delivered the opinion of the court:
The importation consists of two lines of narcissus bulbs, both consisting of 30 cases each. The cases were composed of baskets of bulbs, and from the record it is difficult to determine to a certainty the exact number of baskets or the number of bulbs contained in the baskets or cases. The consular invoice is as follows:
201/230 30 c/s narcissus (Ea. 6 Bkets.) 180 Bket. 260-468.00
231/260 30 c/s narcissus (4 Ea.) T1 120 bkot. 260-3Í2.00
*27At some time after the entry it is evident that the appraiser has noted in red ink, immediately under “180 Bket.,” the following, “180 pcs. per case,” and under the words and figures, “120 bket.,” he has noted in red ink, “ 120 pcs. per case.”
The importer’s entry is as follows:
The question involved in the appeal is the quantity of bulbs. The importer entered the quantity as 46,800. The appraiser, approving the report of the examiner, returned the quantity as 9,000, that is, 180 bulbs per case for 30 cases and 120 bulbs per case for 30 cases.
The collector apparently did not question the count of the appraiser, but assessed duty under paragraph 210 of the tariff act of October 3, 1913, at $1 per thousand upon 46,800 bulbs, as entered. The collector proceeded upon the theory that, under paragraph X of Section III of said act, he was not permitted to assess duty upon a less quantity than entered in so far as it would reduce the entered value and would be contrary to the requirements of the paragraph. The Board of General Appraisers properly held that the collector was in error in this because the bulbs were dutiable at a specific rate and, therefore, the value of the merchandise had nothing to do with the rate of duty.
As is said by the Board of General Appraisers in its decision, the attorneys on both sides of the case spun theories of their own as to the meaning of the red ink notations made presumably by the appraiser. The board then sets out its theory of the meaning, and if we are willing to guess at what was meant, and what the actual quantity was, this court might arrive at an entirely different conclusion than that urged by those who have theorized on the case extensively heretofore. This court will not undertake to harmonize the different theories, nor indulge in speculation as to what was meant by the confusing figures in the invoice, and the additionally confusing interlineations by the appraiser.' It is evident from the plain wording of the appraiser’s report that there were 9,000 bulbs, upon which a duty should have been levied at $1 per thousand. The report of the appraiser will be presumed to be correct, and there is nothing in the case to indicate that his report was not correct. The collector was not required to take the entry figures, but under the circumstances is bound by the report of the appraiser.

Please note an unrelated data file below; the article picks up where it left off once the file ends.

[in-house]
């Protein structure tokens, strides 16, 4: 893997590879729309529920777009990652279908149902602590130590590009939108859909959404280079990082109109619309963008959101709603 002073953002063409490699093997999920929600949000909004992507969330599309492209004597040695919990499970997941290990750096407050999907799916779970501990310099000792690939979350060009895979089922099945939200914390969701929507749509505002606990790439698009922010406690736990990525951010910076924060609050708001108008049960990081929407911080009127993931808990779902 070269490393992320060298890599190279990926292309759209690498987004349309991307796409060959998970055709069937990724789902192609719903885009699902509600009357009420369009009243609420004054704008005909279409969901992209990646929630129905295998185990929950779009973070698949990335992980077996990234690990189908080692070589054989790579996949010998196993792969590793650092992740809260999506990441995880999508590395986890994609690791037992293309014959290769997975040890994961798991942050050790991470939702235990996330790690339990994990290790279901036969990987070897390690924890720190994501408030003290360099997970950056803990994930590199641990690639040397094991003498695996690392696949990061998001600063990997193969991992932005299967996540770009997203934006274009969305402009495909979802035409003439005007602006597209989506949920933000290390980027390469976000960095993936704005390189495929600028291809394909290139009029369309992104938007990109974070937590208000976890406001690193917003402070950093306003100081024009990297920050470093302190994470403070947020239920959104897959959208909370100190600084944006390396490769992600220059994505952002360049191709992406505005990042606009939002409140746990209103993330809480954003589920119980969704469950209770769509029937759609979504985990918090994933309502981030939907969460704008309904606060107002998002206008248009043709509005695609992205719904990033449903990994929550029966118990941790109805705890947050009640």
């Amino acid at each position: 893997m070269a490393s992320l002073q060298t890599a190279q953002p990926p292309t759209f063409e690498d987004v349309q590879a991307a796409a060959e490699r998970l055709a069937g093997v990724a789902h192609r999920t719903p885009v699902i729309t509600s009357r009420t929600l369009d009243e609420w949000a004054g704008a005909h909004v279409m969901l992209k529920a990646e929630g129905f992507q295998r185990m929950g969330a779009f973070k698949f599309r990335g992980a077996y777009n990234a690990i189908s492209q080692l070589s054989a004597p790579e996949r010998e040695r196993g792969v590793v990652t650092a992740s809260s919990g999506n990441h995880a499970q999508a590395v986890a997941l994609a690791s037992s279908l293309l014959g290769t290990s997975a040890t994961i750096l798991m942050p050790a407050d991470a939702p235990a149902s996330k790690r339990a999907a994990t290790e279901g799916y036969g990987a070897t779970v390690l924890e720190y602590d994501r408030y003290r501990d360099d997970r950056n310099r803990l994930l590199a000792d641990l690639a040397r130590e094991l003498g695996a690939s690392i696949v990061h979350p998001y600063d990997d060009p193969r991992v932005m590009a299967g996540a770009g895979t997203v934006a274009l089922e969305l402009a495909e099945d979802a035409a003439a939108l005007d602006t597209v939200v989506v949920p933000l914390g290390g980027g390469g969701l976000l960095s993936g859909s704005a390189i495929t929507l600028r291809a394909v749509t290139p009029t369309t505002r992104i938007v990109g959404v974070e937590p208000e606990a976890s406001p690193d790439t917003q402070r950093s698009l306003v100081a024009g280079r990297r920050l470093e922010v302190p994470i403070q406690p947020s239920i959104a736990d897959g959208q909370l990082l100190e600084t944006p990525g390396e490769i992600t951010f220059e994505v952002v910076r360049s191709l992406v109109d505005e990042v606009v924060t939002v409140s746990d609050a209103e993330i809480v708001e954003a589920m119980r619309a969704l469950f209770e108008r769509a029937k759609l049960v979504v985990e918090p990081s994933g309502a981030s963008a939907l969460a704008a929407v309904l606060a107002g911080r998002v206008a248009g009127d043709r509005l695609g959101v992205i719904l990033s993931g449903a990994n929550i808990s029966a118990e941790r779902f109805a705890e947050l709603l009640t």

*28Judging from certain statements in its decision, the board evidently felt the importer was required to produce evidence that there were a less number of bulbs than 46,800. In this the board erred.' The importers had a right to rely upon the report of the appraiser as to the quantity of bulbs. There was no evidence questioning its correctness. This court has held that the report of the appraiser, if made seasonably, is to be considered as evidence. Tower Manufacturing & Novelty Co. et al. v. United States (6 Ct. Cust. Appls. 267; T. D. 35478). Also, there was a similar holding in National Hat Pin Co. v. United States (5 Ct. Cust. Appls. 435; T. D. 34971).
The report of the appraiser being proper evidence, and being before the board, and supporting the importer's contention that there were 9,000 bulbs, it is difficult to understand why he was expected to make further proof after the prima facie case had been made.
We attach no importance to the affidavit of the examiner as to his intentions in making the interlineations which was filed with the application for rehearing. This was clearly extra-official and not entitled to be considered as evidence tending to impeach, modify, or explain the official acts of the appraiser. In his official capacity he said there were 9,000 bulbs. The collector did not show that his count was erroneous, and there is nothing in the evidence to disclose that the count was not correct. The collector should have assessed duty at $1 per thousand upon 9,000 bulbs.
The judgment' of the Board of General Appraisers is reversed.